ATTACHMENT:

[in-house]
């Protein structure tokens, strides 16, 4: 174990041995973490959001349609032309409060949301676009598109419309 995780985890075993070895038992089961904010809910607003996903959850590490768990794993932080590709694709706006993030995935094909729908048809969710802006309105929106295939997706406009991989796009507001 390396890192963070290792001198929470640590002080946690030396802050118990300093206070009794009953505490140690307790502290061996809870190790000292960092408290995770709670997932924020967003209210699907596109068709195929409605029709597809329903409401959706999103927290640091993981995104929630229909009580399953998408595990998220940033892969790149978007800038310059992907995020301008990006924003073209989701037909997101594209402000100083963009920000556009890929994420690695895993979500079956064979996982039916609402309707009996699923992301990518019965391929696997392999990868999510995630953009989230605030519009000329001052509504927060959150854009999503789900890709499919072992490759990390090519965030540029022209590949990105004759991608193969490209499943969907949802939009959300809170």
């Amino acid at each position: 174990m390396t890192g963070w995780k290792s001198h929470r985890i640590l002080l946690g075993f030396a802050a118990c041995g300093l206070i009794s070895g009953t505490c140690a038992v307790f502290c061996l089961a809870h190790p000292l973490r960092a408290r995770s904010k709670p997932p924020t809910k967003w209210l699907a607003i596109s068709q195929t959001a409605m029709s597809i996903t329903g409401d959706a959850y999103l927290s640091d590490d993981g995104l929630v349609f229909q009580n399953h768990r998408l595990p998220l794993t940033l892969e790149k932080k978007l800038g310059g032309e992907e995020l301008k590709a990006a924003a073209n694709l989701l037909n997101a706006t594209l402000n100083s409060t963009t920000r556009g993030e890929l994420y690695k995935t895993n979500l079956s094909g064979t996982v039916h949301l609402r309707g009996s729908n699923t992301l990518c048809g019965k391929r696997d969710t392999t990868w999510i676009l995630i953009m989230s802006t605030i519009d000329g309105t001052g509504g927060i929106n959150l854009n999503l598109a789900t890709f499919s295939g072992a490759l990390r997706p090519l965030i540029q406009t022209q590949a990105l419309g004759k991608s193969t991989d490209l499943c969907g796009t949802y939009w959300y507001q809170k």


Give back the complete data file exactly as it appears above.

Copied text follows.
[in-house]
């Protein structure tokens, strides 16, 4: 174990041995973490959001349609032309409060949301676009598109419309 995780985890075993070895038992089961904010809910607003996903959850590490768990794993932080590709694709706006993030995935094909729908048809969710802006309105929106295939997706406009991989796009507001 390396890192963070290792001198929470640590002080946690030396802050118990300093206070009794009953505490140690307790502290061996809870190790000292960092408290995770709670997932924020967003209210699907596109068709195929409605029709597809329903409401959706999103927290640091993981995104929630229909009580399953998408595990998220940033892969790149978007800038310059992907995020301008990006924003073209989701037909997101594209402000100083963009920000556009890929994420690695895993979500079956064979996982039916609402309707009996699923992301990518019965391929696997392999990868999510995630953009989230605030519009000329001052509504927060959150854009999503789900890709499919072992490759990390090519965030540029022209590949990105004759991608193969490209499943969907949802939009959300809170």
């Amino acid at each position: 174990m390396t890192g963070w995780k290792s001198h929470r985890i640590l002080l946690g075993f030396a802050a118990c041995g300093l206070i009794s070895g009953t505490c140690a038992v307790f502290c061996l089961a809870h190790p000292l973490r960092a408290r995770s904010k709670p997932p924020t809910k967003w209210l699907a607003i596109s068709q195929t959001a409605m029709s597809i996903t329903g409401d959706a959850y999103l927290s640091d590490d993981g995104l929630v349609f229909q009580n399953h768990r998408l595990p998220l794993t940033l892969e790149k932080k978007l800038g310059g032309e992907e995020l301008k590709a990006a924003a073209n694709l989701l037909n997101a706006t594209l402000n100083s409060t963009t920000r556009g993030e890929l994420y690695k995935t895993n979500l079956s094909g064979t996982v039916h949301l609402r309707g009996s729908n699923t992301l990518c048809g019965k391929r696997d969710t392999t990868w999510i676009l995630i953009m989230s802006t605030i519009d000329g309105t001052g509504g927060i929106n959150l854009n999503l598109a789900t890709f499919s295939g072992a490759l990390r997706p090519l965030i540029q406009t022209q590949a990105l419309g004759k991608s193969t991989d490209l499943c969907g796009t949802y939009w959300y507001q809170k």